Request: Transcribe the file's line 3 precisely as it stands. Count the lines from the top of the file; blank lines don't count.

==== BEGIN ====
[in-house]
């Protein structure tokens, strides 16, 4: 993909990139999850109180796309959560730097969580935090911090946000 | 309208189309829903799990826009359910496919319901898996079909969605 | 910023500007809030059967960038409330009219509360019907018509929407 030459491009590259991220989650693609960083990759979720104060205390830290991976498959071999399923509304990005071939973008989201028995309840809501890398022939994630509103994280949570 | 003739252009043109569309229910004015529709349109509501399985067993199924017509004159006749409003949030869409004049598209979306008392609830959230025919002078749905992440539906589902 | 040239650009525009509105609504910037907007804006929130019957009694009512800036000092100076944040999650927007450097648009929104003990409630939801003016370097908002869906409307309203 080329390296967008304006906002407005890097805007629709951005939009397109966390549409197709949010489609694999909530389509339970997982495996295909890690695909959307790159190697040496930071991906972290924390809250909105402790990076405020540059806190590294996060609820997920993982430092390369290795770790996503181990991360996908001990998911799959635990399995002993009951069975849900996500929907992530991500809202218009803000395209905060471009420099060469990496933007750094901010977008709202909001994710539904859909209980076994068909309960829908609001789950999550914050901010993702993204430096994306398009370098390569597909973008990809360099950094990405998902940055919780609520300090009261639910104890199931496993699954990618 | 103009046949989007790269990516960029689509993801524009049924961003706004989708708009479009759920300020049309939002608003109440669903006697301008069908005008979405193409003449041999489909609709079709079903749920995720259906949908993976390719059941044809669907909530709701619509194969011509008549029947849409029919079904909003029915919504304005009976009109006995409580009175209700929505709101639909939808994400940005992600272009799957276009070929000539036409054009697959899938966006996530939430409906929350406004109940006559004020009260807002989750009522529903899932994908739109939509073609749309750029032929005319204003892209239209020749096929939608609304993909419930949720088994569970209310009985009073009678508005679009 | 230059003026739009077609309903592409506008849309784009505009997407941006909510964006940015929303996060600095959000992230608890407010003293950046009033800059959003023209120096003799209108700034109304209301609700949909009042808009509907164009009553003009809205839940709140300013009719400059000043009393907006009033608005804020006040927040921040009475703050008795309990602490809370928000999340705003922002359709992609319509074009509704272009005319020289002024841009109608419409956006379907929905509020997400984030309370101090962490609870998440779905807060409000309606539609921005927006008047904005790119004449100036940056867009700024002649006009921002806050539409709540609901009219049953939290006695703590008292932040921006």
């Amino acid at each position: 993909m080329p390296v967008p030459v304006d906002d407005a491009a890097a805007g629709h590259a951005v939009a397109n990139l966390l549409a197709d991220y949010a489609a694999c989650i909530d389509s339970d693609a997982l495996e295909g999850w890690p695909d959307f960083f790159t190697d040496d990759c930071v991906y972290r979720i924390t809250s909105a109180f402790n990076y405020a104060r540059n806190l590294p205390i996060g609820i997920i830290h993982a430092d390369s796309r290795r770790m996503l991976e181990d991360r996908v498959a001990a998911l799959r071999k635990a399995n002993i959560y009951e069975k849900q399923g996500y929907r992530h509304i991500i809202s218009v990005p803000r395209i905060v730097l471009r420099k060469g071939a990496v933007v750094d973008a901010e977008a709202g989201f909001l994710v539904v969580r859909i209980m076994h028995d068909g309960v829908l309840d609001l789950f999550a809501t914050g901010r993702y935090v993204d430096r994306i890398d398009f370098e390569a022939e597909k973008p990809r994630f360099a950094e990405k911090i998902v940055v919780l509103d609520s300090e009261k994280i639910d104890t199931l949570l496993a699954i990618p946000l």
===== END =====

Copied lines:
């Amino acid at each position: 993909m080329p390296v967008p030459v304006d906002d407005a491009a890097a805007g629709h590259a951005v939009a397109n990139l966390l549409a197709d991220y949010a489609a694999c989650i909530d389509s339970d693609a997982l495996e295909g999850w890690p695909d959307f960083f790159t190697d040496d990759c930071v991906y972290r979720i924390t809250s909105a109180f402790n990076y405020a104060r540059n806190l590294p205390i996060g609820i997920i830290h993982a430092d390369s796309r290795r770790m996503l991976e181990d991360r996908v498959a001990a998911l799959r071999k635990a399995n002993i959560y009951e069975k849900q399923g996500y929907r992530h509304i991500i809202s218009v990005p803000r395209i905060v730097l471009r420099k060469g071939a990496v933007v750094d973008a901010e977008a709202g989201f909001l994710v539904v969580r859909i209980m076994h028995d068909g309960v829908l309840d609001l789950f999550a809501t914050g901010r993702y935090v993204d430096r994306i890398d398009f370098e390569a022939e597909k973008p990809r994630f360099a950094e990405k911090i998902v940055v919780l509103d609520s300090e009261k994280i639910d104890t199931l949570l496993a699954i990618p946000l």